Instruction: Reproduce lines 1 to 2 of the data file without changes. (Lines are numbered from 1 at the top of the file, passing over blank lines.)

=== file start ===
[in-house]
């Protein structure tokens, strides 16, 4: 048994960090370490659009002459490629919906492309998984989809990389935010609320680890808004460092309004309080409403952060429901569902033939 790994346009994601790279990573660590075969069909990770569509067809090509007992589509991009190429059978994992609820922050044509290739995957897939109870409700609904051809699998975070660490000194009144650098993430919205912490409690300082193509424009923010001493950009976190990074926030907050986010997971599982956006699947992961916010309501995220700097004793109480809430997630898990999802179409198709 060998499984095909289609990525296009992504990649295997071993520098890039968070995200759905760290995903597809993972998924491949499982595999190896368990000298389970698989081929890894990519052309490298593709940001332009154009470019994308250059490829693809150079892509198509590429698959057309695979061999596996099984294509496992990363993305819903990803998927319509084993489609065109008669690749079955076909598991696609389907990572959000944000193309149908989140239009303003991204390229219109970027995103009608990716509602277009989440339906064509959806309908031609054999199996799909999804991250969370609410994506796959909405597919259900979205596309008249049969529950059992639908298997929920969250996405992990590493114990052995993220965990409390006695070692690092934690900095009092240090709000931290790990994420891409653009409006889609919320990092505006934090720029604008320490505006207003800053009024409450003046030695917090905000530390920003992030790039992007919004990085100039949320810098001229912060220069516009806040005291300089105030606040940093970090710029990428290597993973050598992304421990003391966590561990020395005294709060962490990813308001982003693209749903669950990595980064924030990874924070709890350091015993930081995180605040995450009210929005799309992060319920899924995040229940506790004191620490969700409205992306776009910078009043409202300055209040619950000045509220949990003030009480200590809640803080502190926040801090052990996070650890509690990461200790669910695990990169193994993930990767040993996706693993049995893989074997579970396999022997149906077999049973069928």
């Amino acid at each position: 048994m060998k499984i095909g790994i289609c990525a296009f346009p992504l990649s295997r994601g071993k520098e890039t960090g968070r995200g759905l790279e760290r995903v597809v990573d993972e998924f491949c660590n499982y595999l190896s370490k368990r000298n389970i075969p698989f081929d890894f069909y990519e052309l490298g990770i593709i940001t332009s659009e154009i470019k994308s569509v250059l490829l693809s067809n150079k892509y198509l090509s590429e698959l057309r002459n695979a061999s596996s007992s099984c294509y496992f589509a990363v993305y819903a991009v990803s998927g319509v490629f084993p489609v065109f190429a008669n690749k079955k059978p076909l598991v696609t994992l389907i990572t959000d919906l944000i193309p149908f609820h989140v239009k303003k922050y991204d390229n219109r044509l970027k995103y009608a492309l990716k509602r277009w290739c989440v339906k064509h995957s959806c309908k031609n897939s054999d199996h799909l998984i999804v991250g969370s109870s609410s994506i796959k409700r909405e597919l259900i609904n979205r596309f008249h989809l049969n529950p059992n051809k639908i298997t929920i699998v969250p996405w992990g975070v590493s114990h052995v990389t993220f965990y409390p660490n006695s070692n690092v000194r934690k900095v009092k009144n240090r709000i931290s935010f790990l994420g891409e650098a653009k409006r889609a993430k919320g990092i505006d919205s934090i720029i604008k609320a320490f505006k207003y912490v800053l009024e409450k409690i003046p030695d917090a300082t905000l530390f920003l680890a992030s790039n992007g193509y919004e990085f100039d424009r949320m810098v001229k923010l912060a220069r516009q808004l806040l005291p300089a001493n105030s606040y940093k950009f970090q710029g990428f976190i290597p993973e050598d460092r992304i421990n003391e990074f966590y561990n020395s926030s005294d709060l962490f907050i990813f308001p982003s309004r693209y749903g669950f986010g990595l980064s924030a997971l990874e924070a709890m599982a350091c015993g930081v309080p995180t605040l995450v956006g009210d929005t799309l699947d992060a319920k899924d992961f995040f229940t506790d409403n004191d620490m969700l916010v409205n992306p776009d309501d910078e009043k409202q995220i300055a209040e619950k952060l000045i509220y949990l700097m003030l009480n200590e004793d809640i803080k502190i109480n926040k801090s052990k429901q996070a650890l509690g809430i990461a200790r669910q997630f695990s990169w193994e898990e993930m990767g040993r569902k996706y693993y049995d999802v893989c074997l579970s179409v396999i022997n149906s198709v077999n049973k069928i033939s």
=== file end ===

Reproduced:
[in-house]
């Protein structure tokens, strides 16, 4: 048994960090370490659009002459490629919906492309998984989809990389935010609320680890808004460092309004309080409403952060429901569902033939 790994346009994601790279990573660590075969069909990770569509067809090509007992589509991009190429059978994992609820922050044509290739995957897939109870409700609904051809699998975070660490000194009144650098993430919205912490409690300082193509424009923010001493950009976190990074926030907050986010997971599982956006699947992961916010309501995220700097004793109480809430997630898990999802179409198709 060998499984095909289609990525296009992504990649295997071993520098890039968070995200759905760290995903597809993972998924491949499982595999190896368990000298389970698989081929890894990519052309490298593709940001332009154009470019994308250059490829693809150079892509198509590429698959057309695979061999596996099984294509496992990363993305819903990803998927319509084993489609065109008669690749079955076909598991696609389907990572959000944000193309149908989140239009303003991204390229219109970027995103009608990716509602277009989440339906064509959806309908031609054999199996799909999804991250969370609410994506796959909405597919259900979205596309008249049969529950059992639908298997929920969250996405992990590493114990052995993220965990409390006695070692690092934690900095009092240090709000931290790990994420891409653009409006889609919320990092505006934090720029604008320490505006207003800053009024409450003046030695917090905000530390920003992030790039992007919004990085100039949320810098001229912060220069516009806040005291300089105030606040940093970090710029990428290597993973050598992304421990003391966590561990020395005294709060962490990813308001982003693209749903669950990595980064924030990874924070709890350091015993930081995180605040995450009210929005799309992060319920899924995040229940506790004191620490969700409205992306776009910078009043409202300055209040619950000045509220949990003030009480200590809640803080502190926040801090052990996070650890509690990461200790669910695990990169193994993930990767040993996706693993049995893989074997579970396999022997149906077999049973069928």